- Brandt Snedeker is the first player since 2010 to win after making the cut on the number. (Donald Miralle/Getty Images)
Snedeker watches his victory unfold
SAN DIEGO – It was quiet enough that you could hear the “woosh” of K.J. Choi’s practice swing from 40 yards away.
There were only about a dozen people present as Choi prepared to hit his tee shot at Torrey Pines’ 12th hole in the final round of the Farmers Insurance Open. The lack of gallery meant that even the slightest sound was audible.
The Farmers Insurance Open’s Monday finish was unique, as the final group played eight holes in virtual solitude. The damage caused by the previous day’s wind meant the course wasn’t safe for spectators and volunteers, so only media and security were on hand to watch the event’s conclusion.
Not only were there no fans to see the tournament’s end, but the champion didn’t hit a shot on the final day. Brandt Snedeker had finished his final-round 69 on Sunday.
This begs the question, if you win a PGA TOUR event and no one is around to see it, did you really win?
The answer, of course, is yes. Snedeker can take home the trophy, the FedExCup points and the cash. His victory continued an impressive stretch that has seen him finish in the top three in all three of his starts in 2016.
“It’s really an eerie feeling. You don’t feel like you’re at a TOUR event,” Snedeker said about Monday’s lack of fans. “Part of the TOUR event is you get crowds and the people are going crazy.”
I’ve covered a fair amount of college and amateur golf during my career, and one of the joys of that beat is that you can watch elite players compete on classic tracks with only a few fans around. Monday at Torrey Pines reminded me of that experience.
There were about a dozen people there when the final group of Choi, Jimmy Walker and Scott Brown arrived at the 11th tee to resume their final round at 10 a.m. Most of them were involved with the television broadcast, carrying cameras and driving around in carts. A few fans watched from behind the fence lining the course, lifting their phones in the air to capture a photograph.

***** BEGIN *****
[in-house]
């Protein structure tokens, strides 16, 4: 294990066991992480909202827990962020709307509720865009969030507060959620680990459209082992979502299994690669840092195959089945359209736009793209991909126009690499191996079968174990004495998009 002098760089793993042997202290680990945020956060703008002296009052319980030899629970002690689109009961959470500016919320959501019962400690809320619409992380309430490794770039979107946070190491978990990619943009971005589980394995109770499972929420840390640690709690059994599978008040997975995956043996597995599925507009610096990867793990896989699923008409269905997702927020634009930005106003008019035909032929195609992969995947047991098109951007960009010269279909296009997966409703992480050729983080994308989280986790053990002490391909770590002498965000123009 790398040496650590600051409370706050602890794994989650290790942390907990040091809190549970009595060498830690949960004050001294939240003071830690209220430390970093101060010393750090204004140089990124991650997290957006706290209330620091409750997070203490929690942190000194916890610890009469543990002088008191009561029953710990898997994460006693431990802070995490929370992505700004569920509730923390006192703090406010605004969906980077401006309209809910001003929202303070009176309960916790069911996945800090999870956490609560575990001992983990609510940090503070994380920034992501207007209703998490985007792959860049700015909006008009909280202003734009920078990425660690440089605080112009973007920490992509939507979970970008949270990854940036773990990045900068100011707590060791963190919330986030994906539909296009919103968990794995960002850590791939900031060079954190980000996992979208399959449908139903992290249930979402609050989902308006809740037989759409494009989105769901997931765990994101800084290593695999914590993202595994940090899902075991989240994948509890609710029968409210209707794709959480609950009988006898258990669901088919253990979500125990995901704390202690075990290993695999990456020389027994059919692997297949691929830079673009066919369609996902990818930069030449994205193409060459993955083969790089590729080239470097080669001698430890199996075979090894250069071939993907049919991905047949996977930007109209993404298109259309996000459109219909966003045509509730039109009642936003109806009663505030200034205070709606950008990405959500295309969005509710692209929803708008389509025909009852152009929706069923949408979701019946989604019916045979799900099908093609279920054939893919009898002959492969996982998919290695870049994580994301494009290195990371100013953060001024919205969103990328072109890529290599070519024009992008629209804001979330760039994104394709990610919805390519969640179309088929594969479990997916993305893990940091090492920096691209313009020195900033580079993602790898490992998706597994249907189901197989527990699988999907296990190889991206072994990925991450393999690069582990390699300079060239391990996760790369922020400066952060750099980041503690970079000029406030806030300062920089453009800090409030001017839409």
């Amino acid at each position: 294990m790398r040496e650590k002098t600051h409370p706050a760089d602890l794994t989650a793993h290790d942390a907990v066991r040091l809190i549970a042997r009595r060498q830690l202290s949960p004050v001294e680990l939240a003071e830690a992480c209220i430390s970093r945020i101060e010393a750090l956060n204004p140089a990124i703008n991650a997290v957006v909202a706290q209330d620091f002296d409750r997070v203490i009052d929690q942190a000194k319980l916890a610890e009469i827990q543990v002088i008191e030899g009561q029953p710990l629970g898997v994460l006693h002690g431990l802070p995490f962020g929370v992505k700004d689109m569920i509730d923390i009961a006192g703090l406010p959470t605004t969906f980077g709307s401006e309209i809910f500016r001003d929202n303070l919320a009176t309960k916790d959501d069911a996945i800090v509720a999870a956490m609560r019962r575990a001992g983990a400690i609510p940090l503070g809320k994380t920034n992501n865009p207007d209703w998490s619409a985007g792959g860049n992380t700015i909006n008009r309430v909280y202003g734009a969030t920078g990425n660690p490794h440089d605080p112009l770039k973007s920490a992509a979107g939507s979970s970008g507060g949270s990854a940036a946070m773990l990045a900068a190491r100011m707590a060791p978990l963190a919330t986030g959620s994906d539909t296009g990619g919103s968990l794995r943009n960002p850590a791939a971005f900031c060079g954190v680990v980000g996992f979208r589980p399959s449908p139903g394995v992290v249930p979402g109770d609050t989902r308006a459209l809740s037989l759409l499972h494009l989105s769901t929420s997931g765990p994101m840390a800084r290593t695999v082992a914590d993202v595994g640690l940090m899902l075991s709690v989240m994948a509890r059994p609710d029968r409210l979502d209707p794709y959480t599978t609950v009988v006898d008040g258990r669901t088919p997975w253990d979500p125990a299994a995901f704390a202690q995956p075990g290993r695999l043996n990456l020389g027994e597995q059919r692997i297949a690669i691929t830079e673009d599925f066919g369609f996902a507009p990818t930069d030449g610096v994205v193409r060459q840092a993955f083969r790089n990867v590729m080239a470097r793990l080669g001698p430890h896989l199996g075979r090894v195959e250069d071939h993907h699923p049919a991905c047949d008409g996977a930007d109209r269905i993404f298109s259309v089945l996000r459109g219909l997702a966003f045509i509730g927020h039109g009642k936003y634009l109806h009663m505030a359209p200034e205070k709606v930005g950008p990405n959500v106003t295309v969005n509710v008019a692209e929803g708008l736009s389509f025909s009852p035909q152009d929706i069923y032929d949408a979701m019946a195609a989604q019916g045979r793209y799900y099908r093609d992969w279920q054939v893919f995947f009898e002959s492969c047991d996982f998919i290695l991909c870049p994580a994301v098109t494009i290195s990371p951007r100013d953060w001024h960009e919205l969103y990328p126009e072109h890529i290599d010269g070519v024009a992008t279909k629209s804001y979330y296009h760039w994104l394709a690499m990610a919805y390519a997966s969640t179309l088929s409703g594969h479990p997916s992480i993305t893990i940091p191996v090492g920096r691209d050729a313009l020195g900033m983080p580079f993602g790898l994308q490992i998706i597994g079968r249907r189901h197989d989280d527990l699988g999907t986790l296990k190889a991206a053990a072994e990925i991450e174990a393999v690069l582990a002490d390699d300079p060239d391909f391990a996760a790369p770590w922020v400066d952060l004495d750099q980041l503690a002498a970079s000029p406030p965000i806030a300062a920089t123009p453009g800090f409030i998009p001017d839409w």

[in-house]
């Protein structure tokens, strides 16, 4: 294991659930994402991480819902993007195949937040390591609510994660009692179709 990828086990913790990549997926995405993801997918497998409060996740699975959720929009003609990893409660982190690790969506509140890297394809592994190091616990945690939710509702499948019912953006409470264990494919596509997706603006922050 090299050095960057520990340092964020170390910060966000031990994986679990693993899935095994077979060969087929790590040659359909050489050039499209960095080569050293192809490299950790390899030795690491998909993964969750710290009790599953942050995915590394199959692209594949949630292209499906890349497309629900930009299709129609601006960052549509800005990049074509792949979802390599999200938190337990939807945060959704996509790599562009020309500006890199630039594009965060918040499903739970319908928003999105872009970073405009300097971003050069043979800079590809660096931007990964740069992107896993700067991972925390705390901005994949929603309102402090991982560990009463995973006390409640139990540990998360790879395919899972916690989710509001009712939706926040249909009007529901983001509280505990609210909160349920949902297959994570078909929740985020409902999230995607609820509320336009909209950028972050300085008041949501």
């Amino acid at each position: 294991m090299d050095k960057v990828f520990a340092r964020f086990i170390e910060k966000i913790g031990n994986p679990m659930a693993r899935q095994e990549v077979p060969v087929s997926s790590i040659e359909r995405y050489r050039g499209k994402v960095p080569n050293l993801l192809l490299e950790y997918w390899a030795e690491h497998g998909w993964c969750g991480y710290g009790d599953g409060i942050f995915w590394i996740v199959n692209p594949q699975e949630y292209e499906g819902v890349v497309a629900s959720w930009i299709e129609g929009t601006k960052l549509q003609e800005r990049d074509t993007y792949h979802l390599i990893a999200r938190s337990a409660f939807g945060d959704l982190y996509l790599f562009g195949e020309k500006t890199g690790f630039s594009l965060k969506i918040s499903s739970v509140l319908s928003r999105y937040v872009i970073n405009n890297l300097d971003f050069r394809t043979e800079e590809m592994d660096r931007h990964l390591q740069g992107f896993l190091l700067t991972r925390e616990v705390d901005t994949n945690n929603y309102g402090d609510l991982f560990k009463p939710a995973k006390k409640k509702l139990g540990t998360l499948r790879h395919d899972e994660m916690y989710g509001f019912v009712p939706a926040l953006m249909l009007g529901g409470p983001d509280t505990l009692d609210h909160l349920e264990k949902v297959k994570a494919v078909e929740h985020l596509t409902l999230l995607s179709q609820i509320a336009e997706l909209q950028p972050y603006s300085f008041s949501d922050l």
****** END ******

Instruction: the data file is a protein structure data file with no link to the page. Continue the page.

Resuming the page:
When Choi two-putted for par at the 12th hole, he received applause from the six fans watching from the Torrey Pines Gliderport. Monday’s high winds, which blew into the players on many of the closing holes, and the course’s thick rough made the finish almost impossible. No one in the final group made a birdie over the final eight holes, and they played those eight holes in 14 over par. The players had hybrids and fairway woods remaining for several of their approach shots.
The opportunity to watch TOUR players without many people around is always a treat. But Snedeker had the best seat in the house Monday because he was indoors.
“That's pretty fantastic to sit there and watch it happen,” Snedeker said about his win.
Because even though the circumstances were unique, the win still counts the same.
Top five Microsoft insights
1. Brandt Snedeker is the first player since Carl Pettersson at the 2010 RBC Canadian Open to win after making the cut on the number.
2. Four of Snedeker’s eight PGA TOUR victories have come in California. He’s won two times apiece at the Farmers Insurance Open and AT&T Pebble Beach Pro-Am. Snedeker, who’s No. 17 in strokes gained: putting this season, thrives on the poa annua putting surfaces on the California coast.
3. Snedeker has overcome final-round deficits of at least five strokes in four of his eight victories. He’s further proof that it pays to keep persevering.
4. Snedeker’s final-round 69 was 8.9 strokes better than the field average. It was the best round of his PGA TOUR career (in a non-major) in relation to the field average. His previous best was a second-round 61 at last year’s Wyndham Championship that was 8.4 strokes better than the field.
5. Torrey Pines’ 77.9 scoring average in the final round (+5.9 over par) was the highest fourth-round scoring average in a non-major since 1983.
Check out this putt from Colt Knost. My wife said it reminded her of the scene in Space Jam where Bugs Bunny uses underground magnets to pull Michael Jordan’s ball into the hole.